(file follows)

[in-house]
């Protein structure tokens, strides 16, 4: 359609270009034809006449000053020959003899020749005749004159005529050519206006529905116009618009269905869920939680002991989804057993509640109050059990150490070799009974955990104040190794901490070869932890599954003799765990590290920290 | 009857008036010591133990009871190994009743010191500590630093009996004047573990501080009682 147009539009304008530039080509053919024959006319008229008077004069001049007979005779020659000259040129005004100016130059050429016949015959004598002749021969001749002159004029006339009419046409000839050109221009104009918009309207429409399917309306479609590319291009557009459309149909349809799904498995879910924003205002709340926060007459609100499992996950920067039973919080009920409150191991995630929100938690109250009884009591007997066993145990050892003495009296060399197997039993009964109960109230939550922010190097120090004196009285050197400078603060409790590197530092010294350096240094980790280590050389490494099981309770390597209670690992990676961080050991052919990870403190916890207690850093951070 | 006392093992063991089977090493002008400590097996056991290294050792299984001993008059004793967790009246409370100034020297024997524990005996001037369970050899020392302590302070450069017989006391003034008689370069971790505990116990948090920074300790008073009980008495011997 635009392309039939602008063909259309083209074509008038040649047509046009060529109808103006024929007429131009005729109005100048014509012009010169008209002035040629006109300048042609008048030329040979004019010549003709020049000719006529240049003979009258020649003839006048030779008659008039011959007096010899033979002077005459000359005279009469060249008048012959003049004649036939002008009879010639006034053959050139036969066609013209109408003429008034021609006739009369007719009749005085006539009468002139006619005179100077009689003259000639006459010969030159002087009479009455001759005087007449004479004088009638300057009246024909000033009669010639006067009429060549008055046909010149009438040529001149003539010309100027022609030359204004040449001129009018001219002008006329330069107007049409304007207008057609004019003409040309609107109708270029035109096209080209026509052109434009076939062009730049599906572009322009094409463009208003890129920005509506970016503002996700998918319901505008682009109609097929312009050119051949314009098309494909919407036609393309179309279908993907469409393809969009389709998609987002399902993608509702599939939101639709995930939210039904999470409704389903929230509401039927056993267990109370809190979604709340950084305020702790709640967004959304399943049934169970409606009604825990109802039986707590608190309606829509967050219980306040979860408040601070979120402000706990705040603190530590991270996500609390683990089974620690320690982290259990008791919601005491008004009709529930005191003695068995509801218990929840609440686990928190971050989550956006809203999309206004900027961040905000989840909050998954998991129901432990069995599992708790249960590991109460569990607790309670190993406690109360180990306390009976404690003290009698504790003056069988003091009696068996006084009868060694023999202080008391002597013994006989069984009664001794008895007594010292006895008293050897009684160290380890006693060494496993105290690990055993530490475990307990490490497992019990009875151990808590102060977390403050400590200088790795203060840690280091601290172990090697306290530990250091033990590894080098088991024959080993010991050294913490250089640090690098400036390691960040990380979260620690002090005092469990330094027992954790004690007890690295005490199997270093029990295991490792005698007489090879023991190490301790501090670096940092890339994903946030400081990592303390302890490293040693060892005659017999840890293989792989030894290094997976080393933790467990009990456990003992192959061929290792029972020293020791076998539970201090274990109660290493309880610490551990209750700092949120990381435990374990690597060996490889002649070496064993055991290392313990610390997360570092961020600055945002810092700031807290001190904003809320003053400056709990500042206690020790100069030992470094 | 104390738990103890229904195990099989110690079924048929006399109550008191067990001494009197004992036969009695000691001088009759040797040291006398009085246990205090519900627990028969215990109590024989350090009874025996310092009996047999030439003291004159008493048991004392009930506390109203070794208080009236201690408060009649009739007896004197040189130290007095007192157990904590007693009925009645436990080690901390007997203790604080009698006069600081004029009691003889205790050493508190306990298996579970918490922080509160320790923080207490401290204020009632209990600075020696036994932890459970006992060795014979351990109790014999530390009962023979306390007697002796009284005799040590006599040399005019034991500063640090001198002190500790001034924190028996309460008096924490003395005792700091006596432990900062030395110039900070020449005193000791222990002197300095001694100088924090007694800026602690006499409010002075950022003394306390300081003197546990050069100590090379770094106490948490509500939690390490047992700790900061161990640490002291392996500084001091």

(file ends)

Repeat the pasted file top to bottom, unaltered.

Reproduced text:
[in-house]
């Protein structure tokens, strides 16, 4: 359609270009034809006449000053020959003899020749005749004159005529050519206006529905116009618009269905869920939680002991989804057993509640109050059990150490070799009974955990104040190794901490070869932890599954003799765990590290920290 | 009857008036010591133990009871190994009743010191500590630093009996004047573990501080009682 147009539009304008530039080509053919024959006319008229008077004069001049007979005779020659000259040129005004100016130059050429016949015959004598002749021969001749002159004029006339009419046409000839050109221009104009918009309207429409399917309306479609590319291009557009459309149909349809799904498995879910924003205002709340926060007459609100499992996950920067039973919080009920409150191991995630929100938690109250009884009591007997066993145990050892003495009296060399197997039993009964109960109230939550922010190097120090004196009285050197400078603060409790590197530092010294350096240094980790280590050389490494099981309770390597209670690992990676961080050991052919990870403190916890207690850093951070 | 006392093992063991089977090493002008400590097996056991290294050792299984001993008059004793967790009246409370100034020297024997524990005996001037369970050899020392302590302070450069017989006391003034008689370069971790505990116990948090920074300790008073009980008495011997 635009392309039939602008063909259309083209074509008038040649047509046009060529109808103006024929007429131009005729109005100048014509012009010169008209002035040629006109300048042609008048030329040979004019010549003709020049000719006529240049003979009258020649003839006048030779008659008039011959007096010899033979002077005459000359005279009469060249008048012959003049004649036939002008009879010639006034053959050139036969066609013209109408003429008034021609006739009369007719009749005085006539009468002139006619005179100077009689003259000639006459010969030159002087009479009455001759005087007449004479004088009638300057009246024909000033009669010639006067009429060549008055046909010149009438040529001149003539010309100027022609030359204004040449001129009018001219002008006329330069107007049409304007207008057609004019003409040309609107109708270029035109096209080209026509052109434009076939062009730049599906572009322009094409463009208003890129920005509506970016503002996700998918319901505008682009109609097929312009050119051949314009098309494909919407036609393309179309279908993907469409393809969009389709998609987002399902993608509702599939939101639709995930939210039904999470409704389903929230509401039927056993267990109370809190979604709340950084305020702790709640967004959304399943049934169970409606009604825990109802039986707590608190309606829509967050219980306040979860408040601070979120402000706990705040603190530590991270996500609390683990089974620690320690982290259990008791919601005491008004009709529930005191003695068995509801218990929840609440686990928190971050989550956006809203999309206004900027961040905000989840909050998954998991129901432990069995599992708790249960590991109460569990607790309670190993406690109360180990306390009976404690003290009698504790003056069988003091009696068996006084009868060694023999202080008391002597013994006989069984009664001794008895007594010292006895008293050897009684160290380890006693060494496993105290690990055993530490475990307990490490497992019990009875151990808590102060977390403050400590200088790795203060840690280091601290172990090697306290530990250091033990590894080098088991024959080993010991050294913490250089640090690098400036390691960040990380979260620690002090005092469990330094027992954790004690007890690295005490199997270093029990295991490792005698007489090879023991190490301790501090670096940092890339994903946030400081990592303390302890490293040693060892005659017999840890293989792989030894290094997976080393933790467990009990456990003992192959061929290792029972020293020791076998539970201090274990109660290493309880610490551990209750700092949120990381435990374990690597060996490889002649070496064993055991290392313990610390997360570092961020600055945002810092700031807290001190904003809320003053400056709990500042206690020790100069030992470094 | 104390738990103890229904195990099989110690079924048929006399109550008191067990001494009197004992036969009695000691001088009759040797040291006398009085246990205090519900627990028969215990109590024989350090009874025996310092009996047999030439003291004159008493048991004392009930506390109203070794208080009236201690408060009649009739007896004197040189130290007095007192157990904590007693009925009645436990080690901390007997203790604080009698006069600081004029009691003889205790050493508190306990298996579970918490922080509160320790923080207490401290204020009632209990600075020696036994932890459970006992060795014979351990109790014999530390009962023979306390007697002796009284005799040590006599040399005019034991500063640090001198002190500790001034924190028996309460008096924490003395005792700091006596432990900062030395110039900070020449005193000791222990002197300095001694100088924090007694800026602690006499409010002075950022003394306390300081003197546990050069100590090379770094106490948490509500939690390490047992700790900061161990640490002291392996500084001091």